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PRINTED FOR RICHARD PHILLIPS, No. 6, BRIDGE-STREET,

By whom Communications (Post-paid) are thankfully received.

(Price Fifteen Shillings half-bound.)

Printed by J. ADLARD, Duke street, West-Smithfield.

THE

MONTHLY MAGAZINE.

No. 188.]

AUGUST 1, 1809.

[1 of Vol. 28.

As long as thofe who write are ambitious of making Converts, and of giving to their Opinions a Maximum of "Iufiuence and Celebrity, the most extensively circulated Mifcellany will repay with the greated Effect the *Curiosity of those who read either for Amusement or Inftruction."—JOHNSON,

ORIGINAL COMMUNICATIONS.

For the Monthly Magazine. On the METHODS of taking off IMPRES SIONS of PLANTS.

Omnes artes que ad humanitatem pertinent, habent quoddam commune vinculum, et quasi cognatione quadam inter se con

tinentur.

! IN

Cicero.

N the Monthly Magazine of July last appeared an Essay on "An elegant Method of obtaining very neat and pleasing Representations of Plants," under the signature of William Pybus, of Hull, (page 536.)

It is indeed pleasing, to see any new means of facilitating science, and of rendering familiar to its votaries the products of nature; and hence, the liberal intentions of this writer claim general approbation; but I doubt whether the utility of the method he has recommended equally corresponds with his hopes. The process of applying the solution of Indian-ink would be tedious, and, from its tendency to dry, would prove inconvenient.

I should not have raised objections, had I not been in possession of a method, which I presume to think superior, by which the collector of plants might trans fer on paper an impression in the space of little more than a single minute.

About fifty years ago, I was in the habit of amusing leisure, by thus taking off icons of plants, being early fond of botany; although at that time I had access only to Gerard's Herbal, and I think I still retain a volume of impressions I then made.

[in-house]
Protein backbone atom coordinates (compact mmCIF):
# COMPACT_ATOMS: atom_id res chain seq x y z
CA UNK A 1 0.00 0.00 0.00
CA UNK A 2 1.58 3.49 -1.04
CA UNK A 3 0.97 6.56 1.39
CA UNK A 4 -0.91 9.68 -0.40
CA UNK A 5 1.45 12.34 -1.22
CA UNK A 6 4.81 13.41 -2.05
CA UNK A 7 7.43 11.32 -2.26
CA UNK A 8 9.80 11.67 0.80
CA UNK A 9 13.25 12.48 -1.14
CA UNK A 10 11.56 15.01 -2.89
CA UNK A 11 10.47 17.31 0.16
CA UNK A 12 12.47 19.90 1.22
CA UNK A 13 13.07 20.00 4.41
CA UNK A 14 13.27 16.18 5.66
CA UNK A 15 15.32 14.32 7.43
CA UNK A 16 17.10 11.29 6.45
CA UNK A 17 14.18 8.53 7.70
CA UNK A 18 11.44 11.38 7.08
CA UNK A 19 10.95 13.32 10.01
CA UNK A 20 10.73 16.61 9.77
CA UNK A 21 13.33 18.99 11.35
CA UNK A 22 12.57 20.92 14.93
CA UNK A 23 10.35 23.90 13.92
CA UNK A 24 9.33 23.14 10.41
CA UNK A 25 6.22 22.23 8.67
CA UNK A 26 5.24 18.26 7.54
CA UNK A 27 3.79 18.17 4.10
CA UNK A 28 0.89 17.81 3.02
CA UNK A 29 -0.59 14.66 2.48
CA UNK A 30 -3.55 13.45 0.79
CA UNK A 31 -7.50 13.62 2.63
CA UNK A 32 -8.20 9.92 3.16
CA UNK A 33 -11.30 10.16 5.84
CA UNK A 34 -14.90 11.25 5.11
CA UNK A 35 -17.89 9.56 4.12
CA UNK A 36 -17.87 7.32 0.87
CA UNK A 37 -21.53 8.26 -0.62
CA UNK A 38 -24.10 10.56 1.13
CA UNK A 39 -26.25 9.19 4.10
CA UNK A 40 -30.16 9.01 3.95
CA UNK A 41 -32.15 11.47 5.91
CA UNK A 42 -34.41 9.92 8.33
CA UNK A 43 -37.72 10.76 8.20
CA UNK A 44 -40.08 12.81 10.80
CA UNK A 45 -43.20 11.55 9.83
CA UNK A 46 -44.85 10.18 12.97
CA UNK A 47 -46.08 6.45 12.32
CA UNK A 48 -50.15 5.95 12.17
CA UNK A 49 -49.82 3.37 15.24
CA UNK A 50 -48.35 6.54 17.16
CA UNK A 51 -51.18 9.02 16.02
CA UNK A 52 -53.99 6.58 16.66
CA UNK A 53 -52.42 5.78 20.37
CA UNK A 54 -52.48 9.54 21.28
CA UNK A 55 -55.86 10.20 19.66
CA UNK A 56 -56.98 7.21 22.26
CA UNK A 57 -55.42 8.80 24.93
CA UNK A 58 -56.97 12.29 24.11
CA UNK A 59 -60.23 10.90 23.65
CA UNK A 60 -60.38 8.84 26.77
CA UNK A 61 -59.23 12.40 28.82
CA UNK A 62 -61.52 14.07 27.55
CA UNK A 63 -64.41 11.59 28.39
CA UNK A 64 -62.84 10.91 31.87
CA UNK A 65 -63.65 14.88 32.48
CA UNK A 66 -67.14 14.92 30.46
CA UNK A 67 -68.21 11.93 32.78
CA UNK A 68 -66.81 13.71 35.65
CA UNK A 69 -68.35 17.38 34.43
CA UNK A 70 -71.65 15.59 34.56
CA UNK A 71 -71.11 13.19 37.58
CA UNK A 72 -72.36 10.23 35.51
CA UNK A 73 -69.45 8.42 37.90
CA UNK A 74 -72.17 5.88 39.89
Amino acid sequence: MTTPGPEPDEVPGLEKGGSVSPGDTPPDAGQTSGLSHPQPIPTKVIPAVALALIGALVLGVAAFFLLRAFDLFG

In 1774, I published this method in my Naturalist's Companion, which was copied into several periodical works, and particularly into the Annual Register, about that period. My valued friend, the late Barbeu Dubourg, who published Oeuvres de Franklin, Paris, 1773, 4to. translated the Naturalist's Companion into French; and it afterwards acquired a German dress. The third section is entitled, "Directions, for bringing over MONTHLY MAT, No. 188,

Seeds and Plants from distant Countries." The work being out of print, I Shall quote verbatim that part of the Section, which applies to the present subject.

66

The impressions of plants, well taken off upon paper, look very little inferior to the best drawings, and may be done with very little trouble. For this purpose, some printer's ink, and a pair of printer's balls, such as are used for laying the ink on types, are necessary. After rubbing these balls with a little of the ink, lay the plant between them, and press it so as to give it sufficient colour: then take the plant, and lay it carefully on a sheet of paper, and press it with the hand, to, give the impression of the plant to the paper, which may be afterwards coloured according to nature; a piece of blotting-paper may be placed betwixt the plant and the hand, to prevent the latter from being dirtied by the ink." But if white paper be employed, instead of blotting-paper, we acquire at the same moment two impressions, or both surfaces of the same plant.

About twenty years ago, a young Frenchman visited London, to teach pupils, at the premium of one guinea each, how to convey upon paper, impressions of plants. He waited upon me for the same subscription. After he had a little explained himself, I shewed him iny volume, impressed after the manner he proposed to divulge as a new discovery, which was known even before he had existence.

I imagine that this ingenious art has been long practised in Germany, as well as here; for I have in my library, a folio volume, done in this manner, by Christopher Gottlieb Ludwig, entitled, "Ectypa vegetabilium usibus medicis præcipue destinatorum, et in Pharmacopoliis obviorum variisque modis præparatorum, ad naturæ similitudinem expressa. Hala Magdeburgie, 1760;" but whether this be a rare book, or not, is unknown to JOHN COAKLEY LETTSOM. Sambrook-court, July 13, 1809.

To

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